McConnell in reflecting on the "why" she gives so much time to coaching said it was because of the example the coaches she had in her youth who taught her so many life skills.
"They taught me integrity, compassion, drive, sportsmanship, how to be a gracious winner or loser, and respect," she said. "They taught me that win or lose, it's how we work together as a team that mattered and how you lifted up and supported each other. ...
"It is my hope that in my own small way, I'm supporting the kids that I work with, either on the T-ball field, basketball court or soccer field, in the same manner."
Christine Hoyt, last year's Spirit of the Future Award recipient, presented the Spirit of Community Award to fellow Adams residents Cutillo and Pinsonnault.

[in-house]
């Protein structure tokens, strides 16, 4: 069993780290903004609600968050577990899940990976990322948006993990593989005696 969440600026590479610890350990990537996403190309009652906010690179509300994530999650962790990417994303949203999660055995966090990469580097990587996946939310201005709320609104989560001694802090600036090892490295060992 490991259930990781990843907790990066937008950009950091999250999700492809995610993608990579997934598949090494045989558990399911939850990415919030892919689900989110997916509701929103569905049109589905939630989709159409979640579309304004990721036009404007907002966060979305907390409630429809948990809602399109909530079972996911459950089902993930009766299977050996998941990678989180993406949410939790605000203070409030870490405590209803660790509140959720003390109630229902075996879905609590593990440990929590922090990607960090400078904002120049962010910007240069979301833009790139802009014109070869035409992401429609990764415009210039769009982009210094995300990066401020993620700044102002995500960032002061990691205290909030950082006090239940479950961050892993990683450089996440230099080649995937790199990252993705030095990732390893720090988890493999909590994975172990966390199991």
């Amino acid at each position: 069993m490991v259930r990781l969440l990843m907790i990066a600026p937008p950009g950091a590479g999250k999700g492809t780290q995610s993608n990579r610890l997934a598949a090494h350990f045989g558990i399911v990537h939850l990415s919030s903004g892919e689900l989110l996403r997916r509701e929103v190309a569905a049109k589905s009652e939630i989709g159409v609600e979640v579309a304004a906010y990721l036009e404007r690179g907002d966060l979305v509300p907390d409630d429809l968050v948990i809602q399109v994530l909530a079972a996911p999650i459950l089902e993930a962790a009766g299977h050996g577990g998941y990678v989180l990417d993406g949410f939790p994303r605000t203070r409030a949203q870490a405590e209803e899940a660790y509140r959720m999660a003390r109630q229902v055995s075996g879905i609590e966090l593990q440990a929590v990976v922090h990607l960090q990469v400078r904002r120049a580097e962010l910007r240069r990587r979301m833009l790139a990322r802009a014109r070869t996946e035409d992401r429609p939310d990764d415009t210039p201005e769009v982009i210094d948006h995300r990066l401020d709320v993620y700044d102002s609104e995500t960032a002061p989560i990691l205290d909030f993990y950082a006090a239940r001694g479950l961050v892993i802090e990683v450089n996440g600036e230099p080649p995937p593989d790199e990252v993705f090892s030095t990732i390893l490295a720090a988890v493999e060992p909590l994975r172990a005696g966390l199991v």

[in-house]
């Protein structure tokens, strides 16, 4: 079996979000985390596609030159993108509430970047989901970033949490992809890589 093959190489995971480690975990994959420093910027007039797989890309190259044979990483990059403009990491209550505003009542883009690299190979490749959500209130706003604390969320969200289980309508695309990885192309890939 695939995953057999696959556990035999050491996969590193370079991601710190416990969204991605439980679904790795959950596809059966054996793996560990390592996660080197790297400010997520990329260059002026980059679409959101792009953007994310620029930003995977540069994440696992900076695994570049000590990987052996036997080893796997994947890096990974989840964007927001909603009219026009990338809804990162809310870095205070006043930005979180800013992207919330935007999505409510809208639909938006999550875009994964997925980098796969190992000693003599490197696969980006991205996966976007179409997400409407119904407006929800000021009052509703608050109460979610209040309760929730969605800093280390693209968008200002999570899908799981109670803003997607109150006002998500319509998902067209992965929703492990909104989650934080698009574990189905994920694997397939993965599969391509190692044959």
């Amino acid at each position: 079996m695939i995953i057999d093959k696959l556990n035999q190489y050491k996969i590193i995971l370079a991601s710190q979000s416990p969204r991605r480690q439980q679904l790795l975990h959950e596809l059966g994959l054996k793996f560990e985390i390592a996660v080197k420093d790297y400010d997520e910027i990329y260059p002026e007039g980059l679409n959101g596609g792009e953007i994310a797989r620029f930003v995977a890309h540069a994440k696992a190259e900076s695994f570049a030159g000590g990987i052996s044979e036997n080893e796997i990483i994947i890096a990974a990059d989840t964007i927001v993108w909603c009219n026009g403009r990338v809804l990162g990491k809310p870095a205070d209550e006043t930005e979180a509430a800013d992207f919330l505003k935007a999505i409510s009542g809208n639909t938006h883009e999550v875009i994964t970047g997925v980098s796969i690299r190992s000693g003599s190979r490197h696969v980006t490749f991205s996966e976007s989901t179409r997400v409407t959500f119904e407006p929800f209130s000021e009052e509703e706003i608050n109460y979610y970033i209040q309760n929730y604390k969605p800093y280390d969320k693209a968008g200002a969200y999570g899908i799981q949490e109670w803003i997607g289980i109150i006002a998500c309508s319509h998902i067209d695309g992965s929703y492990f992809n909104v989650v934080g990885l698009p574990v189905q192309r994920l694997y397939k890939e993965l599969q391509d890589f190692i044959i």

"Christa asked me to speak about community. I started to think about what community means to me, the community can be measured by the actions and compassion of its members and partners," said Hoyt. "Community is what you make it what you want it to be and what you put into it."
The couple have been volunteers and supporters to NBUW, including as the 2018 campaign co-chairs, and Cutillo chairs the board of trustees for Berkshire Arts & Technology Public Charter School and Pinsonnault is a trustee of the Berkshire Community College Foundation, Berkshire Fund and Adams Community Bank.
"It is a great privilege and pleasure to be involved in this community and support this wonderful place," Cutillo said in thanking the gathering.
Specialty Minerals was honored for its contributions in leadership and resources, with an average donation rate of nearly 90 percent or about $500 a year per employee.